One was a small male, the other a large female. Each had a little story.
The male had been a caterpillar I found on a scraggy swan plant on the side of the road in our street. There were only a few edible leaves left on the plant and I could not see any other swan plants nearby. Clearly this caterpillar might have died from lack of food before growing large enough to form its chrysalis. I took it home where it dined on lush swan plant leaves that I was able to present it with from our garden. Although it grew to be quite large, the caterpillar created a really small chrysalis. It emerged as a perfect, yet small butterfly, 13 days later.
The female had been in a chrysalis that I found at Hobsonville Marina, Auckland, last week when we were there. I spotted a cluster of swan plants across the compound and, upon closer inspection, saw three fat caterpillars and the chrysalis. The problem was that the plants were in a direct and strong wind funnelling between buildings, that was blowing them around a lot. The caterpillars seemed strong, but the chrysalis was hanging from a swan by a single silken thread and was swinging wide in the wind. I could imagine how the emerging butterfly might be blown down from the chrysalis, as it slid out, only to have its wings damaged and perhaps not able to fly.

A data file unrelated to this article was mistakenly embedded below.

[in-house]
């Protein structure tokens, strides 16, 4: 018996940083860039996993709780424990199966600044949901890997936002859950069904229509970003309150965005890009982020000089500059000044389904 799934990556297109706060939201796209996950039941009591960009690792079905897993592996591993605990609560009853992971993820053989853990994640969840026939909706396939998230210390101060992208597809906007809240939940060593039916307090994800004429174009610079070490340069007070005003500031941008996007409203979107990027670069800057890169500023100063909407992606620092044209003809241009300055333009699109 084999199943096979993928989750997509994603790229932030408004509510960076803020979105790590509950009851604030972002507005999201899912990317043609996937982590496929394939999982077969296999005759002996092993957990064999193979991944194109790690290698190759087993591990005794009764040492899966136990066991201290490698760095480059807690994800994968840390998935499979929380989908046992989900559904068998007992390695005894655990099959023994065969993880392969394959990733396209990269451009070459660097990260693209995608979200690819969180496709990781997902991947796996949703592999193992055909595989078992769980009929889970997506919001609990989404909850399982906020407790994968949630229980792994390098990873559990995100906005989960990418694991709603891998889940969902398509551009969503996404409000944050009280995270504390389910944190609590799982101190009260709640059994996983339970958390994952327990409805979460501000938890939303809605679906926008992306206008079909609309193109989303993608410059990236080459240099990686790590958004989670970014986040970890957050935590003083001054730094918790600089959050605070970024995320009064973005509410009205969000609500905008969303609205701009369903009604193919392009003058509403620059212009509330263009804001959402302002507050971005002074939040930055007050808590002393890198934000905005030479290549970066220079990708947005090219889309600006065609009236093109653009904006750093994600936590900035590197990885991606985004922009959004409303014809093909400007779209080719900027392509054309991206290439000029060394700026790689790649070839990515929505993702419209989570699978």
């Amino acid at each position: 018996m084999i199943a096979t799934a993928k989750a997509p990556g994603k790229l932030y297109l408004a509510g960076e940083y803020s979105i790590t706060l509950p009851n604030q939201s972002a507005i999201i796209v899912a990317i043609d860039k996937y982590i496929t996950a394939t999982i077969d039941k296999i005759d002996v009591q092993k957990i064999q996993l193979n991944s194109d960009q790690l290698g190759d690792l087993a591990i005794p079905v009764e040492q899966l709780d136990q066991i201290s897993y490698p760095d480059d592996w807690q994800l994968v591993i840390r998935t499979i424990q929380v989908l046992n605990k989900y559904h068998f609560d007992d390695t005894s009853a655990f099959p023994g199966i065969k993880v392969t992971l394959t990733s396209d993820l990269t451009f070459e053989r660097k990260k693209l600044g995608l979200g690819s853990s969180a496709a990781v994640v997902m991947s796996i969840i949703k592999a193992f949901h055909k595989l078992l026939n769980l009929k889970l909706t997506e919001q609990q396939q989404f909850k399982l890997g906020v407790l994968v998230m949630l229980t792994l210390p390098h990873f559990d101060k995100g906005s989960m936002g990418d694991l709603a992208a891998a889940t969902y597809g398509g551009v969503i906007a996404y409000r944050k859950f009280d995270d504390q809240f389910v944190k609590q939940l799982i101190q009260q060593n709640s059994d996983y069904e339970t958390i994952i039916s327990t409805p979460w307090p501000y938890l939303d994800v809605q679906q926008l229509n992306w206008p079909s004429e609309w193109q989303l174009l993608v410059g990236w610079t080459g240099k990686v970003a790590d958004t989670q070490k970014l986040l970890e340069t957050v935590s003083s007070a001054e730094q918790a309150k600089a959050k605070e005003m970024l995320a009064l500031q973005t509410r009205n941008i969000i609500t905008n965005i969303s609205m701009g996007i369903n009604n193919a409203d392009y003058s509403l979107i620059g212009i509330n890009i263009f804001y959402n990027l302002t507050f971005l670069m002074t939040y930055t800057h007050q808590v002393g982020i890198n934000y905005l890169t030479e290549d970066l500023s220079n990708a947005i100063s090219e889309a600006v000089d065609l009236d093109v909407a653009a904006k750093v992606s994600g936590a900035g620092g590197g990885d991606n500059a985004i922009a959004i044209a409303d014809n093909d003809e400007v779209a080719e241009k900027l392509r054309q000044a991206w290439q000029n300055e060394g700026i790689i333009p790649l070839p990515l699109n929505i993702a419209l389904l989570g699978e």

I wrapped the chrysalis gently in tissue, that we had in our car, and transported it home with us - a four hour journey. I hot melt glued the cremaster (the little black tip on the top of the chrysalis) to the end of a toothpick and poked the toothpick into my florists foam block with the other chrysalis's. There it hung until its emergence 3 days later.
A perfect female - just lovely.